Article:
It’s Adriana’s Turn!
Wow! I am overwhelmed at the responses and views that Allison’s post got! Make sure to keep following her on Lemonade Life.
Today we have Adriana’s post. We met via Twitter about a month ago and I totally love this gal! I totally think we would be best friends IRL if we didn’t live so far away! Adriana and I discussed having some sort of awareness day for diabetes. We talked about having friends and family live our lives for one day: attached to a pump, checking sugars, counting carbs etc. We haven’t forgotten, we’re still working out details so stay tuned (you can read about this here, here & here). Adriana is always listening. I feel like when I’m calling out into the abyss that is Twitter she knows when I need to hear back with some encouragement. She really was the first person my age I’ve ever had a conversation with that has diabetes as well. I felt an instant connection. So naturally I was thrilled when she agreed to write a post for my D-Day celebration! Without further ado…
There are certain days in every person’s life that stand out: day you got engaged, married, children were born, and the day you were diagnosed with diabetes. Wait, what? Day you were diagnosed with diabetes?
Ok, so the vast majority of the population won’t have the memorable day that is D-Day. Frankly, it would be better if nobody has to have that experience but those of us with diabetes clearly remember the day we were diagnosed. Of course if you were diagnosed at a really young age your parents, I’m sure, have that day etched forever in their memory.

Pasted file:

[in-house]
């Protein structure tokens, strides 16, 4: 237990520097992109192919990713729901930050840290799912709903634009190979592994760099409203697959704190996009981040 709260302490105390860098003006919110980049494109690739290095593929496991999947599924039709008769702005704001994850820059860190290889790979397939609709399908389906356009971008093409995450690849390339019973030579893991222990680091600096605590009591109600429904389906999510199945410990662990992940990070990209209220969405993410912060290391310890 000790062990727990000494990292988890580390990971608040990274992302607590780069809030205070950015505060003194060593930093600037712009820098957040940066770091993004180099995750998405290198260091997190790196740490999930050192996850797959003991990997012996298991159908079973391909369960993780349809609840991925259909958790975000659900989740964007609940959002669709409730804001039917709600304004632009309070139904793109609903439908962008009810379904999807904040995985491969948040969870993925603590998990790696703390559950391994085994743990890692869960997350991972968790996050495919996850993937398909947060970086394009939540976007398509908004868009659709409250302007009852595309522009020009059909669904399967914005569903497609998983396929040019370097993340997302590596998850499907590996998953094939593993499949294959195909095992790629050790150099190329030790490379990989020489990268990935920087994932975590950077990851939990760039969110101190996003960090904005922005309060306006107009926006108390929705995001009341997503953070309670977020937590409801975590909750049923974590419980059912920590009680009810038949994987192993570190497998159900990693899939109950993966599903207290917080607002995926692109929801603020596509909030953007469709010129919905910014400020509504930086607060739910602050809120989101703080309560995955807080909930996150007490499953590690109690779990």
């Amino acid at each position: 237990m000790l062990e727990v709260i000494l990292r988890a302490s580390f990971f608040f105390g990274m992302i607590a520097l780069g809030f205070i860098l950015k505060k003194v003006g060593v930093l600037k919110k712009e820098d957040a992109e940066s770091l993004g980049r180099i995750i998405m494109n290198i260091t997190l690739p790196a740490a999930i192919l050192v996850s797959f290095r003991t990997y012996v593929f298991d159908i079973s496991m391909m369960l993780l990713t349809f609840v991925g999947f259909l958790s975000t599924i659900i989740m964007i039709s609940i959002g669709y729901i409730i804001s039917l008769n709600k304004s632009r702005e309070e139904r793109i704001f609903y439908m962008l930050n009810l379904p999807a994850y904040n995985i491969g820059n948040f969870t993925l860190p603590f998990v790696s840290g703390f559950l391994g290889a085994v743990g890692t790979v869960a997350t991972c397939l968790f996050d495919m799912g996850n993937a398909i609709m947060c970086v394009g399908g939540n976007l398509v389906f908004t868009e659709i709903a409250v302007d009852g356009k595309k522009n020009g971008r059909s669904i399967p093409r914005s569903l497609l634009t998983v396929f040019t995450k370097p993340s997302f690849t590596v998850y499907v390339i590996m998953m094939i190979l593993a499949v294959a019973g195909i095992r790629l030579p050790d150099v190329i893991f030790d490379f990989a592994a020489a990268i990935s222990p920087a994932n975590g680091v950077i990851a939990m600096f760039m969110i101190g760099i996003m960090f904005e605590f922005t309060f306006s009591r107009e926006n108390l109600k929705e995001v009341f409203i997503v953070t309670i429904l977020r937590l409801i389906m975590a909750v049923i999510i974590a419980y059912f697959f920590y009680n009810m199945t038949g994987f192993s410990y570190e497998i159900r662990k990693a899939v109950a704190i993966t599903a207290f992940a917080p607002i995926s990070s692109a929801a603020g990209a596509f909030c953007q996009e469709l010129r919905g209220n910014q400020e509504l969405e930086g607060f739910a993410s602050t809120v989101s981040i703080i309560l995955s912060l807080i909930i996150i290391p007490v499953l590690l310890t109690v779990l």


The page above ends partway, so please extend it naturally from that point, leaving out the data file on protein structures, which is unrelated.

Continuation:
I was diagnosed at age 7 on November 1, 1988. Day after Halloween. The previous year was full of changes for me: mom got remarried and 5 months before I was diagnosed my baby brother was born. I guess things do come in three’s because then it was diabetes.
A week before I was diagnosed I was in Mexico with the rest of my extended family celebrating my grandmother’s 60th birthday. Before we left for Mexico my 2nd grade teacher notified my mom that I was always out of the classroom; either in the restroom or at the drinking fountain. We sent a urine sample to the pediatrician’s office as we were leaving town. In Mexico my older cousin and I snuck candy and hid it in the bathroom we shared. I’m sure lucky I didn’t end up in DKA.
Upon our return home we were greeted by a bunch of messages from the doctor’s office saying they needed to redo the test. I went in on November 1. The night before, Halloween, my parents took my candy and told me I could have it after the doctor’s appointment. Of course, I snuck some.
That doctor’s appointment changed my life. They redid the urine test and then sent us into the doctor’s office. He was sitting behind his desk when he told my mom I had diabetes.
Next thing I know we were in the elevator going upstairs to another doctor’s office. I remember looking at my mom and seeing her trying to keep her composure. At 7 years old I knew my mom was scared and upset and it had something to do with me. Suddenly I was terrified.
Suddenly my parents and I are in the hospital learning about shots and highs and lows and food and testing.
I would give anything to not have diabetes but November 1, 1988 helped shape the person I am today. Every year on my D-Day I get sad about “what if I didn’t have diabetes” but I remind myself of all the strength that has bloomed inside of me and the courage that has come from having diabetes. This year when I celebrate 22 years with diabetes I am going to celebrate it and not think about the “what ifs”.
Thanks Adriana! Make sure to follow her on her blog – Living Life With Diabetes. And per usual, not likely I’ll be posting this weekend. But coming on Monday we have our final guest blogger. You won’t want to miss his story 🙂